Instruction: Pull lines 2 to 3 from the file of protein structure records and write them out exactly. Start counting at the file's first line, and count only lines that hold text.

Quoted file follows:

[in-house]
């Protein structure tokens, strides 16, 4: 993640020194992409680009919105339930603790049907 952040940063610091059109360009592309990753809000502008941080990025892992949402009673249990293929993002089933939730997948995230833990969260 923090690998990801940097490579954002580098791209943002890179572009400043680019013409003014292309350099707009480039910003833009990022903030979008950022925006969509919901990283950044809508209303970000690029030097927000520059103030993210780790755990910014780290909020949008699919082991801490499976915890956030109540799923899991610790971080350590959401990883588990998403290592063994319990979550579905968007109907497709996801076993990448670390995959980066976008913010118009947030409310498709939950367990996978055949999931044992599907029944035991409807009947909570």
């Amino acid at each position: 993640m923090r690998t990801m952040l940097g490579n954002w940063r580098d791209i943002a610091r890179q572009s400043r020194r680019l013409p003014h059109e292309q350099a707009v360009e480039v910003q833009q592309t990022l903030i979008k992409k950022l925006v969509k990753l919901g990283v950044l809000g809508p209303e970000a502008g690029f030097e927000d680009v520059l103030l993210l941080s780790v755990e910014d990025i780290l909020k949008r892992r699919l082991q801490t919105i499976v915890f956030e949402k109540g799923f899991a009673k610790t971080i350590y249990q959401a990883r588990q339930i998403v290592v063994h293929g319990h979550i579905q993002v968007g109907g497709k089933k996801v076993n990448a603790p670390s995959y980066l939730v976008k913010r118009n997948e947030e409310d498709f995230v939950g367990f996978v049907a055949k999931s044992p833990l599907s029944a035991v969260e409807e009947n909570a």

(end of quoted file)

């Protein structure tokens, strides 16, 4: 993640020194992409680009919105339930603790049907 952040940063610091059109360009592309990753809000502008941080990025892992949402009673249990293929993002089933939730997948995230833990969260 923090690998990801940097490579954002580098791209943002890179572009400043680019013409003014292309350099707009480039910003833009990022903030979008950022925006969509919901990283950044809508209303970000690029030097927000520059103030993210780790755990910014780290909020949008699919082991801490499976915890956030109540799923899991610790971080350590959401990883588990998403290592063994319990979550579905968007109907497709996801076993990448670390995959980066976008913010118009947030409310498709939950367990996978055949999931044992599907029944035991409807009947909570």
């Amino acid at each position: 993640m923090r690998t990801m952040l940097g490579n954002w940063r580098d791209i943002a610091r890179q572009s400043r020194r680019l013409p003014h059109e292309q350099a707009v360009e480039v910003q833009q592309t990022l903030i979008k992409k950022l925006v969509k990753l919901g990283v950044l809000g809508p209303e970000a502008g690029f030097e927000d680009v520059l103030l993210l941080s780790v755990e910014d990025i780290l909020k949008r892992r699919l082991q801490t919105i499976v915890f956030e949402k109540g799923f899991a009673k610790t971080i350590y249990q959401a990883r588990q339930i998403v290592v063994h293929g319990h979550i579905q993002v968007g109907g497709k089933k996801v076993n990448a603790p670390s995959y980066l939730v976008k913010r118009n997948e947030e409310d498709f995230v939950g367990f996978v049907a055949k999931s044992p833990l599907s029944a035991v969260e409807e009947n909570a």